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Innocent Traveller (95 Edition)by Ethel Wilson
Synopses & ReviewsPlease note that used books may not include additional media (study guides, CDs, DVDs, solutions manuals, etc.) as described in the publisher comments.
Precocious in childhood, irrepressible in old age, Miss Topaz Edgeworths singular accomplishment is to live out an entire century in unflagging - and mostly oblivious - optimism. At once outmoded and unconventional, tyrannical and benign, Topaz leads a largely unexamined life. But the magical quality of her consciousness, revealed through stunning narrative technique, makes her into one of the most delightful characters in Canadian literature. Published in 1949, The Innocent Traveller is Ethel Wilsons most original literary achievement.
About the Author
Ethel Wilson was born in Port Elizabeth, South Africa, in 1888. She was taken to England at the age of two after her mother died. Seven years later her father died, and in 1898 she came to Vancouver to live with her maternal grandmother. She received her teachers certificate from the Vancouver Normal School in 1907 and taught in many local elementary schools until her marriage in 1921.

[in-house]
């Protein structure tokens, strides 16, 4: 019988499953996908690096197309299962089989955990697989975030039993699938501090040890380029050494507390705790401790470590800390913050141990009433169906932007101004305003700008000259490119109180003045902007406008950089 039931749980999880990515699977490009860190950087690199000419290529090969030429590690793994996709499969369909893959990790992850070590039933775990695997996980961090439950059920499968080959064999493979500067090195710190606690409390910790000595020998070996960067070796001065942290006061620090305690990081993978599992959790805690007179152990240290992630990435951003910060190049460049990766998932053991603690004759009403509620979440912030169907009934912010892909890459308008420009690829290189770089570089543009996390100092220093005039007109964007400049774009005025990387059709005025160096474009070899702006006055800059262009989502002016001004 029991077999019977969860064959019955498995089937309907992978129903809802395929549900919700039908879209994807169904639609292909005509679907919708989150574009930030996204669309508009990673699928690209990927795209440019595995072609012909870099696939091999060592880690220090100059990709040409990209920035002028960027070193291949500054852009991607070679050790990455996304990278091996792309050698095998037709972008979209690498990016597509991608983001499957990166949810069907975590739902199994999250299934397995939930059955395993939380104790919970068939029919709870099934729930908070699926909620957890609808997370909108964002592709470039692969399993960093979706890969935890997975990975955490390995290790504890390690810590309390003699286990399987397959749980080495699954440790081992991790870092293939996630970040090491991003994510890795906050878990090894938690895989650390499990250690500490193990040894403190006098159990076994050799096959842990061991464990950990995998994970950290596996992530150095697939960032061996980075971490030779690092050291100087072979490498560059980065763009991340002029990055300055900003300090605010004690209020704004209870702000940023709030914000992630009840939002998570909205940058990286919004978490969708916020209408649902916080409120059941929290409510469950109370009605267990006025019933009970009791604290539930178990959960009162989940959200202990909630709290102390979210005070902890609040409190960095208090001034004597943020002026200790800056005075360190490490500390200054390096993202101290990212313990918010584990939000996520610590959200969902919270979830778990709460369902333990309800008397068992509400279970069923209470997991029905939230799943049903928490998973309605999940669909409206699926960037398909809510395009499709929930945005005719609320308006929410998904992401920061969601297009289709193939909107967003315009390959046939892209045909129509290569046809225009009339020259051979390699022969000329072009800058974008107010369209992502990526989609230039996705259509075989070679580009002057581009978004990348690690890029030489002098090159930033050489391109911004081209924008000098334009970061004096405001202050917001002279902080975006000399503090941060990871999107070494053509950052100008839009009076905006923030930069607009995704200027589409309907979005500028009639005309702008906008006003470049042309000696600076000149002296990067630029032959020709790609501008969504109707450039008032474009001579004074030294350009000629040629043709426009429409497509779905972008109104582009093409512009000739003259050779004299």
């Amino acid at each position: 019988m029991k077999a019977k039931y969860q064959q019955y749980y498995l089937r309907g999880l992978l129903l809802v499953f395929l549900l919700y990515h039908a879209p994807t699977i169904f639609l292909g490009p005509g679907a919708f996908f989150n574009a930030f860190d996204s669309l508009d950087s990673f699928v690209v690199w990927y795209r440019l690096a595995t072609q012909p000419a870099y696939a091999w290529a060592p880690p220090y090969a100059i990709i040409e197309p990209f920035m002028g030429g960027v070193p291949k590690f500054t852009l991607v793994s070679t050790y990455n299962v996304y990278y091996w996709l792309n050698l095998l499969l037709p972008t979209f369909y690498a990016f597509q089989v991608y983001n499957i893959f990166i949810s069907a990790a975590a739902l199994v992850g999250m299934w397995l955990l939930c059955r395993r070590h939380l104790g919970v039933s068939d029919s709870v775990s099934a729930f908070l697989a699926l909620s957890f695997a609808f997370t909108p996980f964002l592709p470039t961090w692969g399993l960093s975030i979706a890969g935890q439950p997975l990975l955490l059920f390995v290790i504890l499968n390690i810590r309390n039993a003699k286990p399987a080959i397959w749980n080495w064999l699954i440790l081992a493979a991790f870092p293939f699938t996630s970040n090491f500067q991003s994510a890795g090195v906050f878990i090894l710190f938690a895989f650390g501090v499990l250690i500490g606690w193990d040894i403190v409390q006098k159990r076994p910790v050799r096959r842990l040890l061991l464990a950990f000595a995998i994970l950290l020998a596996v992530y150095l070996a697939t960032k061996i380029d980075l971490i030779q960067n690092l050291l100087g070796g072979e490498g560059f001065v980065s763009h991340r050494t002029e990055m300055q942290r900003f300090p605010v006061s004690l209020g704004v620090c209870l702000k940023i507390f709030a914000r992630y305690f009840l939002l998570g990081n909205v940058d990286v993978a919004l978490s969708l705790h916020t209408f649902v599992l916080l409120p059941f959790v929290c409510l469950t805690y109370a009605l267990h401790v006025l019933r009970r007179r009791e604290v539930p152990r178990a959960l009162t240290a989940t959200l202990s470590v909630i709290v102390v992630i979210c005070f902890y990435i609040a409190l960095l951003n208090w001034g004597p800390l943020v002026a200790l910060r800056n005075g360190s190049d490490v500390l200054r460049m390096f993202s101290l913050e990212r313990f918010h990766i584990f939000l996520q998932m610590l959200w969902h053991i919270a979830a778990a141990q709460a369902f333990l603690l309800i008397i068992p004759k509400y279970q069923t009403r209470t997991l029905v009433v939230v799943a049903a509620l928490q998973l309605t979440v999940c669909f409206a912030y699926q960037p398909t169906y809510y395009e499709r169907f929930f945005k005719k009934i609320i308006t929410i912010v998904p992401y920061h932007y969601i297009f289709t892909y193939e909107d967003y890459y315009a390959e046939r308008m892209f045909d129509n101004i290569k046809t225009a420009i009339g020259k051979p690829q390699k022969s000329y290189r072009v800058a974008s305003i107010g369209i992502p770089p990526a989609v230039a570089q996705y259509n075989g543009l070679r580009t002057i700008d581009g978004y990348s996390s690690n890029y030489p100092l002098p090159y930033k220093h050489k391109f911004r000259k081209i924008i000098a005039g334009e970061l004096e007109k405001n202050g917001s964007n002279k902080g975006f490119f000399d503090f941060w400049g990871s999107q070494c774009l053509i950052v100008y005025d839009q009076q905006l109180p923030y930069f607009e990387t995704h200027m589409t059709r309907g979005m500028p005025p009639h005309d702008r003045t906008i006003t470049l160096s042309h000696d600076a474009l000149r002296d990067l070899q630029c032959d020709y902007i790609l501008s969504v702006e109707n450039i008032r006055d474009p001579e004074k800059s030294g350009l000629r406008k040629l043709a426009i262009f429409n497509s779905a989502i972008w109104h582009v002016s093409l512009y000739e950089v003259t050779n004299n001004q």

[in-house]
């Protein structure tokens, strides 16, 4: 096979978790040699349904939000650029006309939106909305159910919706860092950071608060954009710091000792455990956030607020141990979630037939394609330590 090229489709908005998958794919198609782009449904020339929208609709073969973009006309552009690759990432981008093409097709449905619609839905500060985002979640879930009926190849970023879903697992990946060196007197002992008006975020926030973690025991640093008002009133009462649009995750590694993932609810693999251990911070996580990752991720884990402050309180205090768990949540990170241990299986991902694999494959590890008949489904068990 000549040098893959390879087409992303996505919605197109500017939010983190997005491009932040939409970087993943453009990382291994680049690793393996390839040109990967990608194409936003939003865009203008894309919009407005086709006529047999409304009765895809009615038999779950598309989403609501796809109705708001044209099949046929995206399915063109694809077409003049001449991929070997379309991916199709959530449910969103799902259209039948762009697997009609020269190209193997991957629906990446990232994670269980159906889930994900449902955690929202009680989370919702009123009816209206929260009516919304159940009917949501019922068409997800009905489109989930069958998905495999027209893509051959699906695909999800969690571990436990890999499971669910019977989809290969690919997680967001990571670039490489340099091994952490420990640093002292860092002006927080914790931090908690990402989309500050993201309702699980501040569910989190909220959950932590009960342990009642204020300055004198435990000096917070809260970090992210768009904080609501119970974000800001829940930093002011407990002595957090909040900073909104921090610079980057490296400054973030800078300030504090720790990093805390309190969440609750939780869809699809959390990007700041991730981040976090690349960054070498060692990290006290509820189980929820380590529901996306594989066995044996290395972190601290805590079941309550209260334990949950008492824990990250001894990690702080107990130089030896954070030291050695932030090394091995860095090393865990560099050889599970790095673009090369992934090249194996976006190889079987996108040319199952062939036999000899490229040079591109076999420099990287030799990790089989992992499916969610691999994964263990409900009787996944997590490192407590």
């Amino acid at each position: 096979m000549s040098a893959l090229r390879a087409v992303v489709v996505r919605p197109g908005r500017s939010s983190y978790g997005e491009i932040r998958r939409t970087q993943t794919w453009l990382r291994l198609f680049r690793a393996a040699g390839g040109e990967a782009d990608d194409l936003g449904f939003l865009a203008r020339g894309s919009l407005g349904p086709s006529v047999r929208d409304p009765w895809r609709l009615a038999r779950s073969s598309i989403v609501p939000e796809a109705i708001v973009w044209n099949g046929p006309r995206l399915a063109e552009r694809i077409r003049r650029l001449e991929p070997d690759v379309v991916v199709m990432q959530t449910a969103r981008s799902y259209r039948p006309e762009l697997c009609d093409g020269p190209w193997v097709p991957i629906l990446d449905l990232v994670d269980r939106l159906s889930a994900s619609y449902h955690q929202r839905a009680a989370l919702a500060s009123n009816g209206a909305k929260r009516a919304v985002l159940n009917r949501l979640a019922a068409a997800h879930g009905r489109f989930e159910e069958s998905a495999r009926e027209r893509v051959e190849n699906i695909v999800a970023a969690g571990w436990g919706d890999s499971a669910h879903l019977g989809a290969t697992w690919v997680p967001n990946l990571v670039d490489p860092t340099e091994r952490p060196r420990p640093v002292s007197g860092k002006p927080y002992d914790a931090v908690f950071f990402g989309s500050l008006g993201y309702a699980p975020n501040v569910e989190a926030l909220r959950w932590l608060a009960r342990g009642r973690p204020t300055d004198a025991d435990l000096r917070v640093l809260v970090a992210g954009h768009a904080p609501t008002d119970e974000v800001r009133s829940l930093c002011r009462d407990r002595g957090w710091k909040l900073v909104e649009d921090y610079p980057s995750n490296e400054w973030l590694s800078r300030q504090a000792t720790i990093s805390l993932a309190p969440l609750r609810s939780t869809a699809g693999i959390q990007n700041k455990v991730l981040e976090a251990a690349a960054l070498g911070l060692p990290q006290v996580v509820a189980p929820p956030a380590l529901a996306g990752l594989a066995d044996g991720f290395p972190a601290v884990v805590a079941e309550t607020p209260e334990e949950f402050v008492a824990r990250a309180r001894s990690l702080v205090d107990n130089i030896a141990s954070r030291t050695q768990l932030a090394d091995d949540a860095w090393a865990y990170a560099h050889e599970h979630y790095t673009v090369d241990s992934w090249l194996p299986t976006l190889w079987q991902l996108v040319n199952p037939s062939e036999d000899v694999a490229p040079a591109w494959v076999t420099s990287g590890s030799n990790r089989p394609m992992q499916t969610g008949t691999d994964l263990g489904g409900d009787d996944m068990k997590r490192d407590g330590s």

In the 1930s Wilson published a few short stories and began a series of family reminiscences which were later transformed into The Innocent Traveller. Her first published novel, Hetty Dorval, appeared in 1947, and her fiction career ended fourteen years later with the publication of her story collection, Mrs. Golightly and Other Stories. Through her compassionate and often ironic narration, Wilson explores in her fiction the moral lives of her characters.
For her contribution to Canadian literature, Wilson was awarded the Canada Council Medal in 1961 and the Lorne Pierce Medal of the Royal Society of Canada in 1964. Her husband died in 1966, and she spent her later years in seclusion and ill-health.
Ethel Wilson died in Vancouver in 1980.
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